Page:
07 December, 2012

Bad days, good days.

There are days in a foreign land where you just have a bad day. You can't find the right words, you run into people who can't or won't help you, and you start to feel defeated, even home sick.

Then there are days when things seem to go right. The words snap into place, people understand what you're saying, and you just get things right (or right enough). Both of these kinds-of days happen when you're in your home country too, but somehow they seem more pronounced when you're out of your most comfortable zone.

Well, I had the second kind of day today. I thought you'd like to know about successful days, not just the baddies, so here goes.

This morning I started off with the usual—getting kids to school. We didn't have any significant fights, that's a good start.

Just before I farewelled my last son out the door, I remembered something about him having an on-computer spelling game to complete before the end of the week. He didn't have it written down, so had forgotten. Not surprising after a particularly hectic afternoon-morning of homework in which he tried to catch-up on other homework not completed earlier in the fortnight. Anyway, I, by some miracle, caught it and he had time to correct the problem. Plus, he did it cheerfully. Not always a trait associated with our middle son, but it was pleasant to enjoy its balm.

After that, an hour long meeting with my Executive Editor on Skype. This usually happens on Wednesday but we had to reschedule this week. An uneventful meeting, but with an underlaying feeling as though we're continuing to make progress on improving the magazine.

I squeezed in a little bit of email and computer work before I headed off to the hospital again for the final (women's business) tests required by our medical advisor. A bit painful, but done without too much difficulty and without much English. And I managed it all on my own. That is one of the best feelings in a foreign land.

It was a bit dicey at the end when the doctor told me that because they'd found no problems (yay!), the tests weren't covered by health insurance (boo!). I searched my person while waiting for the bill, but found less than 10,000 yen, which shouldn't have been enough and I wondered how I was going to manage this. Then the bill was rung up as 2,900 yen. Yay! No idea what happened, but I'm not unhappy.

So I rode down the road to Starbucks and had a rare coffee-shop coffee with a sandwich to celebrate my successes of the morning (not the least, getting the tests done). The Gingerbread Latte wasn't quite to my liking. I'm not sure what spice they used, but it sure didn't taste like ginger! Nonetheless, a rare trip to a coffee shop on my own was delicious.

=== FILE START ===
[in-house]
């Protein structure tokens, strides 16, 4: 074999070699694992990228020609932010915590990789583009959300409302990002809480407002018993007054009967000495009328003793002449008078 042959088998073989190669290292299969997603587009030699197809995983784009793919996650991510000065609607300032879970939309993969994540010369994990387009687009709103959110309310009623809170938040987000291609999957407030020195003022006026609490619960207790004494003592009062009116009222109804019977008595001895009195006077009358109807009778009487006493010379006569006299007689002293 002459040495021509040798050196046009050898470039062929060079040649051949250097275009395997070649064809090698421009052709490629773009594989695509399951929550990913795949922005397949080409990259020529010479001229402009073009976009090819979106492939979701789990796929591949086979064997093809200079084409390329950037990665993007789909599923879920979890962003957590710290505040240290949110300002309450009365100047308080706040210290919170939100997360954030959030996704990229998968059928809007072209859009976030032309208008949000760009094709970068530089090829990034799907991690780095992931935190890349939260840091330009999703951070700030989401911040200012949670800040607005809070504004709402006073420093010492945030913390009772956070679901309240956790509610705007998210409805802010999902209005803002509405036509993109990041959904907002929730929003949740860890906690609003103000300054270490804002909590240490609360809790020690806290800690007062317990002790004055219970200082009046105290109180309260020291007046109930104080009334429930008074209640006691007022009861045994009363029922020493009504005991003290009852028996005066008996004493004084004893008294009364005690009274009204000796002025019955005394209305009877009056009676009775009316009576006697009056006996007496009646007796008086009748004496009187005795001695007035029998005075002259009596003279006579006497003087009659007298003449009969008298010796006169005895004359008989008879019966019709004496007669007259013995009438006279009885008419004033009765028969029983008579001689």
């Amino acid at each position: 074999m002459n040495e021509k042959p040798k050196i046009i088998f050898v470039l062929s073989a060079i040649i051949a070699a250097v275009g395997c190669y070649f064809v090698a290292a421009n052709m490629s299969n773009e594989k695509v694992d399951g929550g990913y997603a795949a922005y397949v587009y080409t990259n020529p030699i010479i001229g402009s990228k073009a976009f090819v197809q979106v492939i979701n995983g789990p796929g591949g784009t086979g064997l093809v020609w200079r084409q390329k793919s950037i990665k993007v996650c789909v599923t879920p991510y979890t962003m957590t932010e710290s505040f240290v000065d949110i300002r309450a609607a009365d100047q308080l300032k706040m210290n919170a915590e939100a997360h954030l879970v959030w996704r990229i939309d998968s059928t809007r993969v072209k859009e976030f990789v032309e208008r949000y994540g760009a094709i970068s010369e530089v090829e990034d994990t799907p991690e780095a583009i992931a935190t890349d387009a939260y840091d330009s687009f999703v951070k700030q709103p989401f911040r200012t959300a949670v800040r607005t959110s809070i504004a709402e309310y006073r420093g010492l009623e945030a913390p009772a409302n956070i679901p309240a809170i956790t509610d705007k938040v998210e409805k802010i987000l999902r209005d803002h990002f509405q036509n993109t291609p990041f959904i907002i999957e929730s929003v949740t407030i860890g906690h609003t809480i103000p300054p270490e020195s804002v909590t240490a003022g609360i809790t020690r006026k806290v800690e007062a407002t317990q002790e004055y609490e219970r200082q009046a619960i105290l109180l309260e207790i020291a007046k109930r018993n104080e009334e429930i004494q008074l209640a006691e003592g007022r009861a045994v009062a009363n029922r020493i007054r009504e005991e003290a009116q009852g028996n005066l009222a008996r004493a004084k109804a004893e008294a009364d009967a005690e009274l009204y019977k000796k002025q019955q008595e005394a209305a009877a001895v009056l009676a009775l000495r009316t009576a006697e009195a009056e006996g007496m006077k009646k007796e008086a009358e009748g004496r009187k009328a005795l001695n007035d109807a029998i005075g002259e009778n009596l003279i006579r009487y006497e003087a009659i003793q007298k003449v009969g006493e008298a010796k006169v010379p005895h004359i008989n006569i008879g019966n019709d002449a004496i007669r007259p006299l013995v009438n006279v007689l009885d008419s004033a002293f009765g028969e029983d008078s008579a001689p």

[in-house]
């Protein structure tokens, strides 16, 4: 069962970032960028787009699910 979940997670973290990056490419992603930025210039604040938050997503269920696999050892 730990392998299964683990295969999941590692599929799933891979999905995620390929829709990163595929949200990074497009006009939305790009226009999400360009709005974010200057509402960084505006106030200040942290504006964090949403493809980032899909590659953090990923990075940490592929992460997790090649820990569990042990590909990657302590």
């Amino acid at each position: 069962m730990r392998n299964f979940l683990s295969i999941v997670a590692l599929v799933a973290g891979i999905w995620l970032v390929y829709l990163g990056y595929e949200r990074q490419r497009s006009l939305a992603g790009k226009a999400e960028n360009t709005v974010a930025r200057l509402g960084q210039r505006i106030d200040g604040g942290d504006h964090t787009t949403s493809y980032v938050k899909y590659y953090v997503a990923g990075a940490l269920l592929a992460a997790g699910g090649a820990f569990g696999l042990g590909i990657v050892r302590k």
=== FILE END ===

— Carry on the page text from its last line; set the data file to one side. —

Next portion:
Then I headed home on my bike, feeling all light headed with success. Dropped into the shop we buy milk at and while I was there hurdled another barrier that I hadn't tried before. I "used" the points that we'd been accumulating on our ?loyalty card. That took 400 yen off the bill. I felt successful again!

Then I headed home to pick up all the parcels that we'd packaged up the night before for our families in Australia. Loaded all of them on my bike. They piled up nicely, one may have mistaken me for Mrs Claus. And rode off to the Post Office. Once there I negotiated the "which type of mail do you want to send them by" trial. There seems to be so many ways to send a parcel from Japan! Strangely enough, the fastest way, was almost the cheapest.

My loaded bike.
The Post Office is a place that used to be almost as scary as a hospital to me, but not today. Anyway, then I spent about 15 or so minutes filling in forms about the exact contents of the box, including their cost. Even though my husband wrote a list out, I was still guessing a bit, but no one seemed to mind. I just hope no customs officer opens them in Australia and gets upset because I didn't count correctly.

Got that lot dealt with, and paid for. And then, another great triumph of the day: I remembered that we wanted to stop the mail from arriving for the week that we'll be away before Christmas, just in case someone sends us a present that arrives that week. So, I filled out another form, this one was an easy one. And Japan Post really has it over Australia Post on this front. It is a free service, with a smile!

Then I headed over to CAJ with a library book to return, and a book to donate to the library. I spent a while finding books to read over the holidays for me, and our younger two boys. I don't remember my mum needing to do this for me, but it seems that my boys struggle to find their own books to read. They need a bit of a helping hand. It is only recently that I abdicated that responsibility for our 13 y.o. and handed it over to him. He still needs some reminders, but he is starting to do it for himself.

And now I'm home, relaxing after a busy, but satisfying day. In the midst of it all I got some nice exercise too. The ride to the hospital includes a nice hill and took me about 15-20 minutes to complete each way. Plus riding around like Mrs Claus, well, that wasn't so bad, but I really do like getting out on my bike, especially on a beautiful autumn-like day like today.

Hmmm, but I do have a bit of email work to get to following up on my meeting this morning. How much do you think I can squeeze in before the boys tumble in the door? Once they're here I won't be able to do much at all, because they'll be excited: we're going to the Middle School Christmas concert this evening, with the all-important traditional hot chocolate afterwards.

No comments: